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September 30, 2014

Southampton, Winchester and Jane Austen

During our recent visit to Great Britain, we stayed in Southampton and did a day trip to Winchester. These are both places with Jane Austen connections, and as a writer I was intrigued.

After Jane’s father died, the family had to move to Southampton for financial reasons. Jane, her sister and mother moved in with a married son. We stayed at the Dolphin hotel in Southampton, which is where Jane reportedly went dancing. Jane Austen’s 21st birthday party was held in the ballroom at this hotel. We also wandered along the city wall promenade where Jane Austen walked with her family.

Dolphin Hotel, Southampton

Jane lived in Chawton, Alton from 1809 to 1817 with her mother, her sister Cassandra and a friend Martha Lloyd. Jane became ill with a mystery disease (some sources say it was her kidneys) and Cassandra and Jane traveled to Winchester in order to receive better medical treatment. They stayed in a Castle Street house (currently a private residence) and Jane died at age 41 on 18 July 1817.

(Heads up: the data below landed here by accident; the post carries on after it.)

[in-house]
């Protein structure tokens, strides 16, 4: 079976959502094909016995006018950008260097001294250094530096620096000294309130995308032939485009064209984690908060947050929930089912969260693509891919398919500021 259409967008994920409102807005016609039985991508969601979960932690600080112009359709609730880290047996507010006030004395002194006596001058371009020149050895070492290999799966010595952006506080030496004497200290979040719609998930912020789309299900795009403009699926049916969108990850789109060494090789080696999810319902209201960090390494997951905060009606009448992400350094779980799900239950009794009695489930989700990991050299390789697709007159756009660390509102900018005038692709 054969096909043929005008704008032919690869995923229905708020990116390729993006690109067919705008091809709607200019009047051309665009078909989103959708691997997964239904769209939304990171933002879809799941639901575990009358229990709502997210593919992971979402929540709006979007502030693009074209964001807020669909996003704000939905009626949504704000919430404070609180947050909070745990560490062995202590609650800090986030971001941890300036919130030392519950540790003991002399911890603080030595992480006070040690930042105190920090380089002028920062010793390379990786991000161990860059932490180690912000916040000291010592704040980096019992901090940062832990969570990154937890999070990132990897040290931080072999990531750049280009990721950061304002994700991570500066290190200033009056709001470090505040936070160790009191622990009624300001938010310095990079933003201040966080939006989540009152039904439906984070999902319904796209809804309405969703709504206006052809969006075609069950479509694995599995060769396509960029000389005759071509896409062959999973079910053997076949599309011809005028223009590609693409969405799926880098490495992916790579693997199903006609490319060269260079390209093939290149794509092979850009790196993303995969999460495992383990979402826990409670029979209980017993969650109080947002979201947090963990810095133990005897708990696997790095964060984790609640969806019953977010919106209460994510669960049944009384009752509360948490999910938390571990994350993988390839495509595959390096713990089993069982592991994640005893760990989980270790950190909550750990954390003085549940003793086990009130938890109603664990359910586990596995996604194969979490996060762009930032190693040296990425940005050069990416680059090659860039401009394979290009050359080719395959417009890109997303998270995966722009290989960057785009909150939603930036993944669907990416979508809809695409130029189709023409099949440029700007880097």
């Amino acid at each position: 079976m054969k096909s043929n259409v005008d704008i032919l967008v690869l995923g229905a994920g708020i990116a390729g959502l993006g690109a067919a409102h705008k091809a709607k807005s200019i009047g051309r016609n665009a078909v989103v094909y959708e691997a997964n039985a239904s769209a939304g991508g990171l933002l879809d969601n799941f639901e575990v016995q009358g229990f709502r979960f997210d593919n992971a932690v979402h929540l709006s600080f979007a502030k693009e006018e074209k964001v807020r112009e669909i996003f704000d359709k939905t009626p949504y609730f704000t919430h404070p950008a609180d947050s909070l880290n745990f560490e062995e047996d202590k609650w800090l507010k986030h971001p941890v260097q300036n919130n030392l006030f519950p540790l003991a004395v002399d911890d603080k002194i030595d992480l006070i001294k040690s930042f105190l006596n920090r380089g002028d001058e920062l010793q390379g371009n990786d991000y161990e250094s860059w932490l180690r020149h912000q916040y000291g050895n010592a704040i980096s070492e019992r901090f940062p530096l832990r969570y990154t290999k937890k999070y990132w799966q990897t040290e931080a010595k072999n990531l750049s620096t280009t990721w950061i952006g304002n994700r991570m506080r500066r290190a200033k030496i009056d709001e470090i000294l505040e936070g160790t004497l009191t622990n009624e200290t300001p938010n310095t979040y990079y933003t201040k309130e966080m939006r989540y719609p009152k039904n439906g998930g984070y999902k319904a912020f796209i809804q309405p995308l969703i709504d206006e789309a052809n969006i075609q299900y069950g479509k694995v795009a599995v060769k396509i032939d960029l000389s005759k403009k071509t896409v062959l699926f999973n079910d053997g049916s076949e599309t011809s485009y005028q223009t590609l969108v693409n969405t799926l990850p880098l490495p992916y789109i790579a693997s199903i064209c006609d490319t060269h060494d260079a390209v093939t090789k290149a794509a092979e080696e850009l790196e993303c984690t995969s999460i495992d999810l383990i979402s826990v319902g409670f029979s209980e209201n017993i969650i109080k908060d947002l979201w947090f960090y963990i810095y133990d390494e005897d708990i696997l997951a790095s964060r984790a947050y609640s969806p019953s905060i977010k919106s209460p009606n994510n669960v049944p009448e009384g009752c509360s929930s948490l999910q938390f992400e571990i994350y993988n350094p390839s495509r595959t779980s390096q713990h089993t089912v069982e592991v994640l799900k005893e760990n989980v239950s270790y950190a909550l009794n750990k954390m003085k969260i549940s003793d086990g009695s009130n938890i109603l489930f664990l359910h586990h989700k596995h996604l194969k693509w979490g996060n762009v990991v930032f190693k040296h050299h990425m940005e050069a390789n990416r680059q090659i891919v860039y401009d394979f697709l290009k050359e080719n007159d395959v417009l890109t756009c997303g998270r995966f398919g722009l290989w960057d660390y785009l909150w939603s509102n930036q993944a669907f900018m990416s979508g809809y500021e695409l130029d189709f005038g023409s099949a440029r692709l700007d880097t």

JaneAusten_CastleStreet

Jane was laid to rest at the Winchester cathedral. Her memorial stone doesn’t mention her writing and a brass plaque was added in 1872 to rectify this shortcoming.

Memorial Stone, Winchester Cathedral

Double click for larger version

JaneAusten_BrassPlaque

Brass Plaque commemorating Jane Austen’s writing.

There are lots of Jane Austen landmarks in Winchester and the surrounding Hampshire countryside. I visited only a few, given my limited time, but it was a pleasure and a privilege walking in Jane’s footsteps.

Are you a Jane Austen fan?

5 Comments

  1. Mary Kirkland

    Sounds like an interesting trip where you got to see some nice places. I’m actually not a big fan but I haven’t read many of the books either.

    • Shelley Munro

      It’s always interesting to visit Britain because there is so much history. Jane Austen’s themes are enduring, which makes her stories stand well today.

  2. Nancy Henderson

    How interesting! Love her brass plaque.

    • Shelley Munro

      It was sad that her writing wasn’t acknowledged during her lifetime.

  3. anna@herding cats & burning soup

    Isn’t that an amazing thought walking where she did and seeing the same things? Sounds like yall had a wonderful time :)

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